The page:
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Op-Ed: Elizabeth Warren Is the Cannabis Choice

Elizabeth Warren pumps up supporters in Denver on February 23, the same day she released her plan for marijuana reform.EXPAND
Elizabeth Warren pumps up supporters in Denver on February 23, the same day she released her plan for marijuana reform.
Evan Semón

As a cannabis policy expert, I can confidently say that Elizabeth Warren has the best plan to legalize marijuana.

Why? Because her plan not only addresses ending prohibition, but it considers how legalization can be executed in an equitable and just manner. The failed "War on Drugs" disproportionately harmed African-American, Latino and poor families across the United States. Countless lives were ruined at the hands of our government that spread lies about the damage of the plant and suppressed research that could prove its medical efficacy.

We need a bold new approach that legalizes cannabis, expunges past convictions, and creates an inclusive cannabis industry — Elizabeth Warren has a plan for that.

I live in Pueblo — the poorest of Colorado’s large cities, and also the only majority Latino city. When I read in her plan that “anti-marijuana laws were first adopted over a hundred years ago to target primarily Mexican migrants and Mexican-Americans” and that “the term ‘marijuana’ itself was racialized, meant to associate the plant with Mexican-origin people, stigmatizing both,” I knew that Elizabeth is a candidate who understands both the history and the policy of cannabis.

This is personal to me. As a state Representative and Minority Leader in the Colorado Legislature, I had a leading role in developing our marijuana rules. We’ve raised over a billion dollars in cannabis tax revenue that funds school infrastructure, full-day kindergarten, youth literacy programs, and investments in homelessness services and mental health care. That’s why I’m impressed with Elizabeth's commitment to passing Senator Booker’s bill to invest $500 million a year into Black and Latino communities that have suffered the most harm and work to repair the damage done by our criminal justice system.

As a Pueblo County Commissioner, I established the first cannabis-funded college scholarship program for every high school graduate to pursue higher education. We also created the Institute of Cannabis Research at Colorado State University-Pueblo. That’s why I admire her work to enable and expand federal marijuana research, particularly for medical use by veterans who suffer from chronic pain and post-traumatic stress disorder.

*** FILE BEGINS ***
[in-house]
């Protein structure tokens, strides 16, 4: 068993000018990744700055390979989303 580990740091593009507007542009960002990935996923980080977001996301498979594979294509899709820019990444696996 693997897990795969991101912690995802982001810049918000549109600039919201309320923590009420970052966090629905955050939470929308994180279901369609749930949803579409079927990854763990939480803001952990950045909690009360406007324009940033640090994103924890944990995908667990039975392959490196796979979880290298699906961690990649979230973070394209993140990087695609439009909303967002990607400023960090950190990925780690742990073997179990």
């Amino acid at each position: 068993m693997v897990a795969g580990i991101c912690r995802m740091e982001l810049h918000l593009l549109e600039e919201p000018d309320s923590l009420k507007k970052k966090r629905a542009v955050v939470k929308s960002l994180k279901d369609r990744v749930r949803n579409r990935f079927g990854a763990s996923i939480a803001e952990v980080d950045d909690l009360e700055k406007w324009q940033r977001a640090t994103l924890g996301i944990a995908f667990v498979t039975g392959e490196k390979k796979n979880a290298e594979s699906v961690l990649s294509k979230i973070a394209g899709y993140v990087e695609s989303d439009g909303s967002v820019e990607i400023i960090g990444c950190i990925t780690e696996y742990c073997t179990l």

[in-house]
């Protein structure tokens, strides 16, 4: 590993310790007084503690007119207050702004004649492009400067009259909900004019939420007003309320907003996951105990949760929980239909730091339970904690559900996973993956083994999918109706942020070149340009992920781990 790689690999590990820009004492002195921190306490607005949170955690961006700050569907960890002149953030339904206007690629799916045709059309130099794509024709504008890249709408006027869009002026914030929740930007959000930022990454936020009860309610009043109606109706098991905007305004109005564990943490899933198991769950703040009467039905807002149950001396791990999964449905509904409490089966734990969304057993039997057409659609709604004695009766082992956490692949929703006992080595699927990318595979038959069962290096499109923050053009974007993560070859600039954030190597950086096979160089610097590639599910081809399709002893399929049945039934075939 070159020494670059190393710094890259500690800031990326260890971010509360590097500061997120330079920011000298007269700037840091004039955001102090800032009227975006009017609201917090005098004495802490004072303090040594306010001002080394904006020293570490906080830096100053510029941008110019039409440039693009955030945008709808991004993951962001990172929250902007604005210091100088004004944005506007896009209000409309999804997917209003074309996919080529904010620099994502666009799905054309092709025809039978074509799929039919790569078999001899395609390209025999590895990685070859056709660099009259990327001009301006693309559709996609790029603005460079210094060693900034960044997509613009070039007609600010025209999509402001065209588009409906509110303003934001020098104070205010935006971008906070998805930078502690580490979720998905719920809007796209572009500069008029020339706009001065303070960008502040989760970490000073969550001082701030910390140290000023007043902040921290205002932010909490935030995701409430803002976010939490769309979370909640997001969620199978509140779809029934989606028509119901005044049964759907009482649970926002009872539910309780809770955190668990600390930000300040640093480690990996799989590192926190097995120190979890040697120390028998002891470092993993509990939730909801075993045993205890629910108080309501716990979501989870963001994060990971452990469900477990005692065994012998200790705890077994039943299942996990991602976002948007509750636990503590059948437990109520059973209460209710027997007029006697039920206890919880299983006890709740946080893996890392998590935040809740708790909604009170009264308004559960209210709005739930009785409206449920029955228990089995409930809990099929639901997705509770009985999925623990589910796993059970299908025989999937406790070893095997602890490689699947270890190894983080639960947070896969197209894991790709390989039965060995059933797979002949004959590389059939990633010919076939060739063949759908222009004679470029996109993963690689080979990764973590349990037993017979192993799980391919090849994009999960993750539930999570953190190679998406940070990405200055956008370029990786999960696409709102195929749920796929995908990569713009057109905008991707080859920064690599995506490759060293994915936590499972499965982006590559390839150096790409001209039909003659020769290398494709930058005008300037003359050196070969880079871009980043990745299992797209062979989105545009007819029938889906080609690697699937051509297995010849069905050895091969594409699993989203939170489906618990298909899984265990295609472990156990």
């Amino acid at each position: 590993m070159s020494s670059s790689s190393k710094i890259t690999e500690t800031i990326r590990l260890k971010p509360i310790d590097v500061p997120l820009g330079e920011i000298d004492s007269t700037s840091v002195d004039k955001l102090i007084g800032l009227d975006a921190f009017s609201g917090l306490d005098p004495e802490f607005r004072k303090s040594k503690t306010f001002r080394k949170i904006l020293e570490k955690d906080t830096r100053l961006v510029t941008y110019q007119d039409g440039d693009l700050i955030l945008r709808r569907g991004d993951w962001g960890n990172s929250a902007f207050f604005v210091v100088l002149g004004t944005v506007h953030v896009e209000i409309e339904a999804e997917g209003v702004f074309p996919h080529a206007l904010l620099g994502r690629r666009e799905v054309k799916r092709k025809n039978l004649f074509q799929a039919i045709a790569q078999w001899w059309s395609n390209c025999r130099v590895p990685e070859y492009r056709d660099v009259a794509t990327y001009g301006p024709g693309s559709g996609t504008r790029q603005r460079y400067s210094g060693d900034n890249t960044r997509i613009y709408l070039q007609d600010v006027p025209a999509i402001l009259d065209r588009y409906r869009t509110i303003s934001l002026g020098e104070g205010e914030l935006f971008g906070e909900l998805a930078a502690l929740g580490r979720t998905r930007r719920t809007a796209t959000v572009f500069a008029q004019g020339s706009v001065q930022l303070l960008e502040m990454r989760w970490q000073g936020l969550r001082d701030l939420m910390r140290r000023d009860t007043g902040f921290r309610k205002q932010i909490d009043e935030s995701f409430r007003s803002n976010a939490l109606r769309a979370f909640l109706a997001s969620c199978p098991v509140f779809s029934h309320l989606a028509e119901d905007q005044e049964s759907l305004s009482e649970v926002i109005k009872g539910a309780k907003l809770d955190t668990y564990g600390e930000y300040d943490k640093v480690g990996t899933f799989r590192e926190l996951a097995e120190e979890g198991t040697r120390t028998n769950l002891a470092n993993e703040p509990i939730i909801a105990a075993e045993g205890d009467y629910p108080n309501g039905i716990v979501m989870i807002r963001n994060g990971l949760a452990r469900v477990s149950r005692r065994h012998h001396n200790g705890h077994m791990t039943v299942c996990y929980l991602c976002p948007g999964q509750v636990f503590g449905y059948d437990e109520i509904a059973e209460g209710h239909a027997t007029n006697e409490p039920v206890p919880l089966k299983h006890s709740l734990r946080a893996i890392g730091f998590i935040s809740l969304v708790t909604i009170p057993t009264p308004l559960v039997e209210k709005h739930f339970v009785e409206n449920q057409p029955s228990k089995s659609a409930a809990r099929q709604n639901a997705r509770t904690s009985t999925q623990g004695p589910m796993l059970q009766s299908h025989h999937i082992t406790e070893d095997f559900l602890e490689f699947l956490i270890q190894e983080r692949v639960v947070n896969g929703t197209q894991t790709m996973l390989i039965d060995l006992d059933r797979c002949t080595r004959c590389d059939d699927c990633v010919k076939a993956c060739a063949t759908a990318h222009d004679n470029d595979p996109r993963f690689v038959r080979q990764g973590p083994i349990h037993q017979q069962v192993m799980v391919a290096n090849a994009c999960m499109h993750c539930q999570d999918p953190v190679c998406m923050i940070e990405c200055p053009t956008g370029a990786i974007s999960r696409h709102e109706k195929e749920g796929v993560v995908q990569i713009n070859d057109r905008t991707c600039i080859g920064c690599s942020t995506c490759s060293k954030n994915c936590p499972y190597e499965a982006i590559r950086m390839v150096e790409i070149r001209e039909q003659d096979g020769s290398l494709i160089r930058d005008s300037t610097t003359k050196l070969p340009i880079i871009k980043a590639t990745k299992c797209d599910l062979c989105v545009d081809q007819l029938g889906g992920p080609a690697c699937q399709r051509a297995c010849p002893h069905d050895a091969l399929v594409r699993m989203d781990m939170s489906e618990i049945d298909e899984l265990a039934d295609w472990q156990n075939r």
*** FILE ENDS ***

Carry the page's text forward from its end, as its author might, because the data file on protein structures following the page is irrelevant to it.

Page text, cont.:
I agree with Elizabeth: Bringing marijuana into the regulatory framework is insufficient. We have a responsibility to ensure equity in the cannabis industry. Those who are already wealthy should not be the largest beneficiaries after a century of racist enforcement policy. Small and minority-owned businesses deserve a fighting chance at success. That’s why I’m encouraged by her commitment to maintaining competitive markets and increasing access to capital for women- and minority-owned businesses.

Sal Pace was a strong proponent of allowing the legal cannabis industry into Pueblo County.
Sal Pace was a strong proponent of allowing the legal cannabis industry into Pueblo County.
Courtesy of Sal Pace

Elizabeth is not a lifelong politician, but she is a lifelong fighter for people in need. After the Trump administration and then-Attorney General Jeff Sessions announced their intention to interfere with states that legalized weed, Elizabeth fought back to protect the people of Colorado. She worked across the aisle, even with Senator Cory Gardner, despite disagreeing with him on the vast majority of issues. She demonstrated her legislative skills and willingness to put people over party in order to make progress.

Her leadership sent a clear message to Trump and Sessions that the American people were united against their anti-marijuana agenda. It’s one reason that I’m so confident she’s the best person to be the next President of the United States. She’s consistent in her belief in doing the most good, for the most people, as quickly as possible.

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A candidate who can mobilize cannabis voters will also inspire new people to the polls. Data shows that cannabis voters turn out when politicians speak to them about cannabis policy. Two years ago, tens of thousands of cannabis employees received mail and phone calls explaining how Jared Polis was an advocate for marijuana. Then they were asked to go vote. These cannabis voters who had previously voted at significantly lower rates in the last gubernatorial election turned out at a rate of nearly 50 percent in 2018. Only Elizabeth Warren has the track record and campaign plan to engage these mostly millennial cannabis voters, inspiring them to turn out in historic numbers in 2020.

As a cannabis voter, I’m proud to endorse Elizabeth Warren for President. I hope you will vote for her on March 3.

Sal Pace has served as a Pueblo County Commissioner and Democratic Minority Leader in the Colorado House of Representatives. He is currently a boardmember of Mineral Hill Industries, a cannabis real estate company, and serves on the board of directors for the Marijuana Policy Project, an organization dedicated to cannabis law reform.

Westword occasionally runs opinion pieces and essays on matters of interest to residents of metro Denver. Have one you'd like to share? Email editorial@westword.com.

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